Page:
David Chaytor, the first former British member of parliament (MP) to be convicted over the UK parliamentary expenses scandal, was sentenced to 18 months in prison on Friday.
The former Labour MP for Bury North, in the northwest of England, last month pleaded guilty at the Old Bailey in central London to three charges of false accounting, days before he had been due to stand trial. He faced a maximum sentence of seven years.
Chaytor had admitted false accounting involving a total of ￡18,350 (US$13,000).
He had agreed to pay back the sum before the hearing at the crown court in Southwark, south London.
Mr Justice Saunders said a significant penalty for the 61-year-old was “the only way public faith in the system can be restored and maintained.”
“The whole expenses scandal has shaken public confidence in the legislature, it has angered the public,” he said. “Chaytor only bears a small part of responsibility for that erosion of confidence and the public anger. But it is important because he has accepted his conduct was dishonest.”
Saunders said the offences had “wider and more important -consequences than is to be found in other breach of trust cases,” adding: “That is the effect they have had, and will have, in the confidence the public has in politicians.”
Chaytor gave no reaction as he was sentenced. Court sources told the Press Association news agency that the former MP would be taken to Wandsworth prison, in southwest London, to spend his first night in custody.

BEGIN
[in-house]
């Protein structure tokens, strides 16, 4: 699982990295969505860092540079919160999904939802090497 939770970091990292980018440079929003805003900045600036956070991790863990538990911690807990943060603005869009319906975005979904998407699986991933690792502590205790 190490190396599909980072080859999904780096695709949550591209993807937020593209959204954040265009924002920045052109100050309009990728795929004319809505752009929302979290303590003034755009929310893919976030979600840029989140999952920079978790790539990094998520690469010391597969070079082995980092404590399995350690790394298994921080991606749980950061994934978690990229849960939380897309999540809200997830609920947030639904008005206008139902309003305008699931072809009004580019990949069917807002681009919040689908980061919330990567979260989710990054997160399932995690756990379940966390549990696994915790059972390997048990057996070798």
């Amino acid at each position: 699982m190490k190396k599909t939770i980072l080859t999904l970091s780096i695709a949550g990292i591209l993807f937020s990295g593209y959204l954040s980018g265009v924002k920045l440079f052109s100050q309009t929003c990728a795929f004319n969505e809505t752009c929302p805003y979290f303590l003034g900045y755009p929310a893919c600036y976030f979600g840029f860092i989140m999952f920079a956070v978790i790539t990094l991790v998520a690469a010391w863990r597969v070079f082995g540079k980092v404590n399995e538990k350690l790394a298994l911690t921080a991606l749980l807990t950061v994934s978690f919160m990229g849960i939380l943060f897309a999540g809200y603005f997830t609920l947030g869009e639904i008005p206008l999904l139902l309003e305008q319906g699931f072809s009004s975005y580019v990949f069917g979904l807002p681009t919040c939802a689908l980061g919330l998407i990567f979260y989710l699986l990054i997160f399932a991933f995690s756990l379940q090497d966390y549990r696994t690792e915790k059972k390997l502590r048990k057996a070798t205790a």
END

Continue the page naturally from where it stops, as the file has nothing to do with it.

During submissions on Friday, defense lawyer James Sturman QC had pleaded for any prison sentence to be suspended and a community punishment imposed.
He said Chaytor, a former university lecturer, faced further -public humiliation if ordered to pick up litter or similar work because he would be photographed.
“We submit that the sums he received, if he had gone about it transparently, honestly and frankly, he would have been entitled to every penny, if not more than he claimed,” Sturman said.
He added that Chaytor had pleaded guilty out of “deep and genuine remorse.”
However, Peter Wright QC, for the prosecution, said the fact that Chaytor submitted false invoices proved that he knew he was breaking the rules.
“We say Mr Chaytor knew the rules, and we say why else would he produce false documents in support of his claims otherwise?” he told the court.
Chaytor had claimed ￡12,925 between 2005 and 2006 for renting an apartment in Westminster, London, producing a tenancy agreement purporting to show that he was paying ￡1,175 a month in rent to the landlord, Sarah Elizabeth Rastrick.
But she was his daughter — although her name was disguised by using her middle name as a surname — and the apartment was owned by Chaytor and his wife, who had already paid off the mortgage.
Chaytor also claimed ￡5,425 between 2007 and 2008 for renting a home in Castle Street, Bury, which was owned by his mother.
He produced a tenancy agreement falsely showing he was paying ￡775 a month. House of Commons rules do not allow MPs to claim for leasing a property from a family member.
A third charge related to two invoices of ￡995 each for IT support services in May 2006 when the “services had not been provided or charged for.” The court heard that money was never paid to him.
Chaytor, from Todmorden, Lancashire, northwest England, took his case to the Supreme Court, the highest in the land, to try to prevent it being heard by the courts.
He argued, along with two other former Labour MPs Elliot Morley and Jim Devine that criminal proceedings would infringe parliamentary privilege.
Chaytor changed his plea after his arguments were rejected by the Supreme Court. Morley and Devine face separate trials at a future date.
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